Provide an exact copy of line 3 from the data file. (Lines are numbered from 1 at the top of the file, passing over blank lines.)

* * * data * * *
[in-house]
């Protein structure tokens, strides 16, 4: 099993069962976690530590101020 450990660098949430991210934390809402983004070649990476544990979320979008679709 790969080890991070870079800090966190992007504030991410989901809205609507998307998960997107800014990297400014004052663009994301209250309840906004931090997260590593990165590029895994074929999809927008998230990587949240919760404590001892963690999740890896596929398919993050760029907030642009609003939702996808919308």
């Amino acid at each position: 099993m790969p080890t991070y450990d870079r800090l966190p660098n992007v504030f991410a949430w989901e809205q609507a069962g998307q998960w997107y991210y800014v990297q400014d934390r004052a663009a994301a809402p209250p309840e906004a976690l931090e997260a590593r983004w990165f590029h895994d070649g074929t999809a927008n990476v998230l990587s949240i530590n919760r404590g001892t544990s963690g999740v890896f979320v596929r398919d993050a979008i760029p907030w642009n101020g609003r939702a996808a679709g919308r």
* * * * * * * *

């Amino acid at each position: 099993m790969p080890t991070y450990d870079r800090l966190p660098n992007v504030f991410a949430w989901e809205q609507a069962g998307q998960w997107y991210y800014v990297q400014d934390r004052a663009a994301a809402p209250p309840e906004a976690l931090e997260a590593r983004w990165f590029h895994d070649g074929t999809a927008n990476v998230l990587s949240i530590n919760r404590g001892t544990s963690g999740v890896f979320v596929r398919d993050a979008i760029p907030w642009n101020g609003r939702a996808a679709g919308r």